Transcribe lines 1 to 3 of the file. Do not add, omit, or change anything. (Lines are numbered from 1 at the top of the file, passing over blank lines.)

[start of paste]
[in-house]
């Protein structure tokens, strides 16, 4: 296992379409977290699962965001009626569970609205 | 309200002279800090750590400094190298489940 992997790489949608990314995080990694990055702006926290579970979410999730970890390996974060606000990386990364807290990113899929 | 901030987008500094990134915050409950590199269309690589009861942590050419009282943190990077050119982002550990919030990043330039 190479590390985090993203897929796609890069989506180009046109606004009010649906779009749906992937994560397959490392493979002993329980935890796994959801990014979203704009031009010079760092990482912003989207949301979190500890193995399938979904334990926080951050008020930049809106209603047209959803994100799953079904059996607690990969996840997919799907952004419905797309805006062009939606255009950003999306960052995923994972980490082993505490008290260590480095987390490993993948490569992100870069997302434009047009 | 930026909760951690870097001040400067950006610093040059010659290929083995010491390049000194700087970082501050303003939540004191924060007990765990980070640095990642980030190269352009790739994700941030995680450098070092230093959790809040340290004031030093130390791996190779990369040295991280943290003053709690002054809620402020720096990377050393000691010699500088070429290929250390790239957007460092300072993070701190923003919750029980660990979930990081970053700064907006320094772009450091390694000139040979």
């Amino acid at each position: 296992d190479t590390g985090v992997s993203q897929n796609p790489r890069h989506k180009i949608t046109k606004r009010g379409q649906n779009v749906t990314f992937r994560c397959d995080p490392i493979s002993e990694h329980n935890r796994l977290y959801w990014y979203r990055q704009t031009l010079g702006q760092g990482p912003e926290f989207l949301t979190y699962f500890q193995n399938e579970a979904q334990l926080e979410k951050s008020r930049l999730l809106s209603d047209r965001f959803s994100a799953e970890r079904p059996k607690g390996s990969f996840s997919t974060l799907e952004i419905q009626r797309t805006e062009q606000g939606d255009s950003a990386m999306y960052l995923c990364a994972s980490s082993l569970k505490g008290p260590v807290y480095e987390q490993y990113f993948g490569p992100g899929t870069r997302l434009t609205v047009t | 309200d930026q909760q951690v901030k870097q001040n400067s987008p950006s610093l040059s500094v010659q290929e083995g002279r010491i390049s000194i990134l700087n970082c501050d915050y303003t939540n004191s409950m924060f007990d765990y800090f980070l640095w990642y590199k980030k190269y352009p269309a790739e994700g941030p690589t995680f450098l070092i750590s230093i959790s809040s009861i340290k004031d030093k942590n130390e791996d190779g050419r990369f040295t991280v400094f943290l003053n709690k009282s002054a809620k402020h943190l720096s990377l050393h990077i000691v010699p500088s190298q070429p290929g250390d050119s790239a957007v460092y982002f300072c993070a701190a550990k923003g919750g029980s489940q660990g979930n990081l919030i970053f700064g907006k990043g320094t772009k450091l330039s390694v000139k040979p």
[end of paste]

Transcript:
[in-house]
């Protein structure tokens, strides 16, 4: 296992379409977290699962965001009626569970609205 | 309200002279800090750590400094190298489940 992997790489949608990314995080990694990055702006926290579970979410999730970890390996974060606000990386990364807290990113899929 | 901030987008500094990134915050409950590199269309690589009861942590050419009282943190990077050119982002550990919030990043330039 190479590390985090993203897929796609890069989506180009046109606004009010649906779009749906992937994560397959490392493979002993329980935890796994959801990014979203704009031009010079760092990482912003989207949301979190500890193995399938979904334990926080951050008020930049809106209603047209959803994100799953079904059996607690990969996840997919799907952004419905797309805006062009939606255009950003999306960052995923994972980490082993505490008290260590480095987390490993993948490569992100870069997302434009047009 | 930026909760951690870097001040400067950006610093040059010659290929083995010491390049000194700087970082501050303003939540004191924060007990765990980070640095990642980030190269352009790739994700941030995680450098070092230093959790809040340290004031030093130390791996190779990369040295991280943290003053709690002054809620402020720096990377050393000691010699500088070429290929250390790239957007460092300072993070701190923003919750029980660990979930990081970053700064907006320094772009450091390694000139040979």
């Amino acid at each position: 296992d190479t590390g985090v992997s993203q897929n796609p790489r890069h989506k180009i949608t046109k606004r009010g379409q649906n779009v749906t990314f992937r994560c397959d995080p490392i493979s002993e990694h329980n935890r796994l977290y959801w990014y979203r990055q704009t031009l010079g702006q760092g990482p912003e926290f989207l949301t979190y699962f500890q193995n399938e579970a979904q334990l926080e979410k951050s008020r930049l999730l809106s209603d047209r965001f959803s994100a799953e970890r079904p059996k607690g390996s990969f996840s997919t974060l799907e952004i419905q009626r797309t805006e062009q606000g939606d255009s950003a990386m999306y960052l995923c990364a994972s980490s082993l569970k505490g008290p260590v807290y480095e987390q490993y990113f993948g490569p992100g899929t870069r997302l434009t609205v047009t | 309200d930026q909760q951690v901030k870097q001040n400067s987008p950006s610093l040059s500094v010659q290929e083995g002279r010491i390049s000194i990134l700087n970082c501050d915050y303003t939540n004191s409950m924060f007990d765990y800090f980070l640095w990642y590199k980030k190269y352009p269309a790739e994700g941030p690589t995680f450098l070092i750590s230093i959790s809040s009861i340290k004031d030093k942590n130390e791996d190779g050419r990369f040295t991280v400094f943290l003053n709690k009282s002054a809620k402020h943190l720096s990377l050393h990077i000691v010699p500088s190298q070429p290929g250390d050119s790239a957007v460092y982002f300072c993070a701190a550990k923003g919750g029980s489940q660990g979930n990081l919030i970053f700064g907006k990043g320094t772009k450091l330039s390694v000139k040979p």